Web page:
What Silver (SLV) Needs Most

| January 15, 2020 | 0 Comments

silverNow that the impact of the US-Iran situation is apparently absorbed by the financial community, we can look at its effects on silver and see if they tell us anything.

And they sure do.  Here’s a very simple 3-month chart of SLV, the unleveraged US silver ETF that trades on US markets.


(credit Fidelity.com)

If we look at the relationship between the US Dollar index UUP (blue line) and SLV (the candlesticks), we can see that most of the time they trade in “good inverse relation” to each other.  Meaning over 2 or 3 days, a move in one is mirrored by an opposite move by the other.  Sure, there are single days where both go up, or both go down.  But in general, they follow the common rule of precious metals trading inversely to the local currency.

Which makes sense, because no matter what the currency does, an ounce of metal is still an ounce of metal, and whatever intrinsic value it had before it still has.  Barring any new discovery in physics or materials science, of course.

Which brings us to “the big problem” with silver: Why isn’t it higher?  Haven’t silver bulls been telling us for over a year now that the gold-silver ratio is too high?  And hasn’t basic silver demand grown significantly over the past few decades with increased electronics manufacturing?

If those two things were indeed the major drivers of silver prices, silver prices should be at least twice what they are now, just to get us back to parity with the 1970s or 1980s.  But, since we’re not there, obviously other things are happening.

What this chart shows quite plainly is that silver still reacts to changes in local currency value, in our case the US Dollar.  So if we want to see higher silver prices in the short term, we need to look for a lower US Dollar.

Could it be that simple?


The Gold Enthusiast

DISCLAIMER: The author holds no position in any mentioned security.  The author is long the silver sector via a small position in USLV.  He may daytrade around this position but has no intention of trading out of this core position in the next 48 hours.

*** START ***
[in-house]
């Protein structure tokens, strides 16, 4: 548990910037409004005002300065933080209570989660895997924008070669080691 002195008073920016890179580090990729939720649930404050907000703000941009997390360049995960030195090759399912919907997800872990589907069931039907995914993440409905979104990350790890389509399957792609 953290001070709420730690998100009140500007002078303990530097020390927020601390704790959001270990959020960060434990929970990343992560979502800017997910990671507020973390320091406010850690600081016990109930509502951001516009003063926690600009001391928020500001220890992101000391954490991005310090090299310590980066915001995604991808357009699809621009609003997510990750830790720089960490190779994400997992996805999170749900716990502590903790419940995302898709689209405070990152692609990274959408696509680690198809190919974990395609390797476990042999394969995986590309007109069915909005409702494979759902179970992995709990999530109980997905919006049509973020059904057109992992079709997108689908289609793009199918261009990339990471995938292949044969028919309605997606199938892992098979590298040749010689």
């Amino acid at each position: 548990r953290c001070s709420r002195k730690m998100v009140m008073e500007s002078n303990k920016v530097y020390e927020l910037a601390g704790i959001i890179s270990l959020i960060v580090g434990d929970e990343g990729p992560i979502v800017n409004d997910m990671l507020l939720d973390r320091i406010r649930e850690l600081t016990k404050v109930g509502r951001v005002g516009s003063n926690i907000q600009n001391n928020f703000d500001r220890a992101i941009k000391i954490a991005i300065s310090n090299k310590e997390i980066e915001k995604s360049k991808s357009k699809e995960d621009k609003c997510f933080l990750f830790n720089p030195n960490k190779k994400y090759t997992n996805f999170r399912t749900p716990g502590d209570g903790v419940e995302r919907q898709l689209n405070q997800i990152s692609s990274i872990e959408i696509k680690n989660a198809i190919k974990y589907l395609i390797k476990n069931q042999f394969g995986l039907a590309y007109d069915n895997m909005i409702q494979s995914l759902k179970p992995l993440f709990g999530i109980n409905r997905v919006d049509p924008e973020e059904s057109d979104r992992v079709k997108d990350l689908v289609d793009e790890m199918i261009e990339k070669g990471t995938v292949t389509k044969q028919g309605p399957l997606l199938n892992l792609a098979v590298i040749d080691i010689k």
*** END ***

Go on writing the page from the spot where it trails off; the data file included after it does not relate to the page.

Note: This article originally appeared at The Gold Enthusiast.


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Category: Commodities

About the Author ()

Mike Hammer has had a wide-ranging career, with trading and investing as a continuing theme. Mike graduated from UC Berkeley with a business degree, then worked with Macy's in their operations arm. He left Macy's and spent a summer trading his own account, which taught him a lot about trading in general and markets in particular. Trading through the Black Monday and the Crash of 1987 showed him how most people are unprepared for upheavals in their trading. He then joined Waddell & Reed as a financial advisor, helping regular people understand their finances and meet their life goals. Then came the usual story - Mike met and married the lady of his dreams. They moved to upstate New York, where Mike worked first for a small manufacturing consulting company, then Cornell University. While loving the work and the higher-education atmosphere, Mike missed the world of finance. Eventually, he signed up for stock trading coaching with the Adam Mesh Trading Group, to learn from people who understood modern markets. Within a year, Adam asked Mike to become a stock trading coach. Since then, Mike has trained over 200 individuals, spoke at several national conventions, and is a frequent contributor to conference calls across the Adam Mesh community. Mike writes The Gold Enthusiast daily newsletter, runs the Golden Hammer trading service, and participates in the Mesh Private Portfolio. He also keeps a position in international education which keep him in touch with "the student mindset". Mike closely follows the gold, energy, and financial sectors. His motto is "Plan your trade, then trade your plan!"

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